New World Man He's a rebel and a runner He's a signal turning green He's a restless young romantic Wants to run the big machine He's got a problem with his poisons But you know he'll find a cure He's cleaning up his systems To keep his nature pure Learning to match the beat of the old world man Learning to catch the heat of the third world man He's got to make his own mistakes And learn to mend the mess he makes He's old enough to know what's right But young enough not to choose it He's noble enough to win the world But weak enough to lose it --- He's a new world man... He's a radio receiver Tuned to factories and farms He's a writer and arranger And a young boy bearing arms He's got a problem with his power With weapons on patrol He's got to walk a fine line And keep his self-control Trying to save the day for the old world man Trying to pave the way for the third world man He's not concerned with yesterday He knows constant change is here today He's noble enough to know what's right But weak enough not to choose it He's wise enough to win the world But fool enough to lose it --- He's a new world man...
2. What do you consider your most important turning point from agnosticism to the Catholic Church. At some point in '99, I started attending RCIA at the Pittsburgh Oratory. I mostly went to ask a lot of obnoxious Protestant questions. Or at least that's what I told myself. I think deep down I wanted desperately to have faith again. At that point I think I'd decided that if any variety of Christianity had the Truth, the Catholic Church did. Protestantism's wholesale rejection of 1500 years of tradition didn't sit well with me, even as a former Lutheran. During class one week, Sister Bernadette Young (who runs the program) passed out thin booklet called "Handbook for Today's Catholic". One paragraph in that book spoke to me and I nearly cried as I read it.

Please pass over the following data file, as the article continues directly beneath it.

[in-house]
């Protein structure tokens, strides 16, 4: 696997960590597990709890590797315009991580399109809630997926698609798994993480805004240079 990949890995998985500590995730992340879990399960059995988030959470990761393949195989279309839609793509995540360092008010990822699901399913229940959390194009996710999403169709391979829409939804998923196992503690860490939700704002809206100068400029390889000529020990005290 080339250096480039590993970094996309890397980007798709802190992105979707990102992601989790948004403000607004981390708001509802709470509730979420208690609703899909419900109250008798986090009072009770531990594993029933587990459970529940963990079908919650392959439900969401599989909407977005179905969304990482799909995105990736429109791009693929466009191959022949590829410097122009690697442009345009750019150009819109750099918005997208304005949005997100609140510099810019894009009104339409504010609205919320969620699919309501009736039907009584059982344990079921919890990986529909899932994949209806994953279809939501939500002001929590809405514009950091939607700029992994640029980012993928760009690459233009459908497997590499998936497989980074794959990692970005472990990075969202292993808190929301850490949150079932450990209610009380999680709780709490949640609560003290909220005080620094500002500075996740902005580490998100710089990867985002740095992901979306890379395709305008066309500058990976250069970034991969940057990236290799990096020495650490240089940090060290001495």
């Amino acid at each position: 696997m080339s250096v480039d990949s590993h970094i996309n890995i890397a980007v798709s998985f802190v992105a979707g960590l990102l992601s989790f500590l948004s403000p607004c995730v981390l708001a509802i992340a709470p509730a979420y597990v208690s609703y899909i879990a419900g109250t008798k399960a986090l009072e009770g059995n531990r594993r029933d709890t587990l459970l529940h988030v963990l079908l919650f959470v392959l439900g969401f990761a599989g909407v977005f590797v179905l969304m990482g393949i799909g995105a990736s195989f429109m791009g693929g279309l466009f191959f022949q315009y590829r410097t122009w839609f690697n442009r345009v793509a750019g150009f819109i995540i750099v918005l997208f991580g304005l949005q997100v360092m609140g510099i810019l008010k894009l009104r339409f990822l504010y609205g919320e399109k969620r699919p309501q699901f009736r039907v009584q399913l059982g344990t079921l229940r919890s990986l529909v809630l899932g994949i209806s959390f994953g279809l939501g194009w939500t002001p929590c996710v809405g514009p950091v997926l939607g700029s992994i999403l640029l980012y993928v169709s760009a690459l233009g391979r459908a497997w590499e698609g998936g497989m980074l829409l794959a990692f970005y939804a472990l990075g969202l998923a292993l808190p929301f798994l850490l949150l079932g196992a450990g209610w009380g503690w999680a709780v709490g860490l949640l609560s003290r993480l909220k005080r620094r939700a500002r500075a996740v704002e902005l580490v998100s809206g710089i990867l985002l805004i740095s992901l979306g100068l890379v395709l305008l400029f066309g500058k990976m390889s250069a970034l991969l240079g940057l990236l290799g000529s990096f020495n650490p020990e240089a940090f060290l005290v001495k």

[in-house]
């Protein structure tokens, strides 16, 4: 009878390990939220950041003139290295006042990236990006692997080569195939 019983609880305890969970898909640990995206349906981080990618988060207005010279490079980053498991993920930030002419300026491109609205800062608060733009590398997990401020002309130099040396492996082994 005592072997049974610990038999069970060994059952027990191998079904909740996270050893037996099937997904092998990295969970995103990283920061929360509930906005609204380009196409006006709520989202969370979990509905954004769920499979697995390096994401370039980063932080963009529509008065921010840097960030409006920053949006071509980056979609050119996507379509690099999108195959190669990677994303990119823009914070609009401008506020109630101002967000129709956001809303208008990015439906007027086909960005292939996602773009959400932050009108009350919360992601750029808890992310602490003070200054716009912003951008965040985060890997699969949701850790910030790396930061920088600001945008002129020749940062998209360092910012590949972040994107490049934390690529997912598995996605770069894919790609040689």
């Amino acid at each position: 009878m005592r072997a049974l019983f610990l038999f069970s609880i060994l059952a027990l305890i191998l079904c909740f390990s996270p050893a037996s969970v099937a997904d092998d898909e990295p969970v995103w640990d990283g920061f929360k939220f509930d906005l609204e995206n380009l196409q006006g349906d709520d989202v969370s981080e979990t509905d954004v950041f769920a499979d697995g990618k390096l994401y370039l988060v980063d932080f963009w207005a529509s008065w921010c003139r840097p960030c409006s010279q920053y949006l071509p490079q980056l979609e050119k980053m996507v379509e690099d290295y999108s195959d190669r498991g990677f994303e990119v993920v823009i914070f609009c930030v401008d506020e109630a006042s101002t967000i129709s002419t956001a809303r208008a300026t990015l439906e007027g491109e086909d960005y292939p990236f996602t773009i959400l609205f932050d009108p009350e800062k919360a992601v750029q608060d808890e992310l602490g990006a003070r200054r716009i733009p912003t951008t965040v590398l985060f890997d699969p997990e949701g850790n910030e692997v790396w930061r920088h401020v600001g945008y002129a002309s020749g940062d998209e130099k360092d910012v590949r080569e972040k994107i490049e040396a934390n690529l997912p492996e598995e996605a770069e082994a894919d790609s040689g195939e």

"A person who is seeking deeper insight into reality may sometimes have doubts, even about God himself. Such doubts do not necessarily indicate lack of faith. They may be just the opposite - a sign of growing faith. Faith is alive and dynamic. It seeks, through grace, to penetrate into the very mystery of God. If a particular doctrine of faith no longer 'makes sense' to a person, the person should go right on seeking. To know what a doctrine says is one thing. To gain insight into its meaning through the gift of understanding is something else. When in doubt, 'Seek and you will find.' The person who seeks y reading, discussing, thinking, or praying eventually sees the light. The person who talks to God even when God is 'not there' is alive with faith."
At the end of class I told Sr. Bernadette that I wanted to enter the Church at the next Easter vigil. 3. If you were a tree what kind of, oh sorry about that .. what is the PODest thing you have ever done? I set up WikiIndex, a clearinghouse for reviews of theological books, good, bad, and ugly. It has a long way to go, but it'll be cool when it's finished. :) 4. What is your favorite quote from Venerable John Henry Newman? "Ten thousand difficulties do not make one doubt." 5. If you could ban one hymn from existence, what would it be? That's a tough one. As a member of the Society for a Moratorium on the Music of Marty Haugen and David Haas, there are obviously a lot of songs that grate on my nerves. If I had to pick one, though, I'd probably pick "Sing of the Lord's Goodness" by Ernie Sands.

13 thoughts on “Maybe the Pro-Life Movement Doesn’t Need a Monument After All

  1. John

    while it’s wonky for a pro-life monument, it’s actually a surprising well done statue for something that in any way shape or formm relates to britney spears

  2. Stuff

    I first looked at the photos last night and was completely horrified and disgusted, but it took me until this morning to be able to put into words why.

    I’m not offended that the artist chose Britney Spears as the subject – I actually agree that because of her social situation and lifestyle she is as good as any other subject; the pro-life movement is all about supporting those who would have a difficult time making the choice to have a baby.

    Everything else about this statue is anything but pro-life. On all fours on a bear skin rug? Can anyone think of a *worse* position to be in during childbirth, when the body is racked with the pain of contractions both in the abdomen and in the back? She would actually have to be pushing against gravity to get the poor child out, not to mention the undue strain on the rest of her body with her back end that far in the air.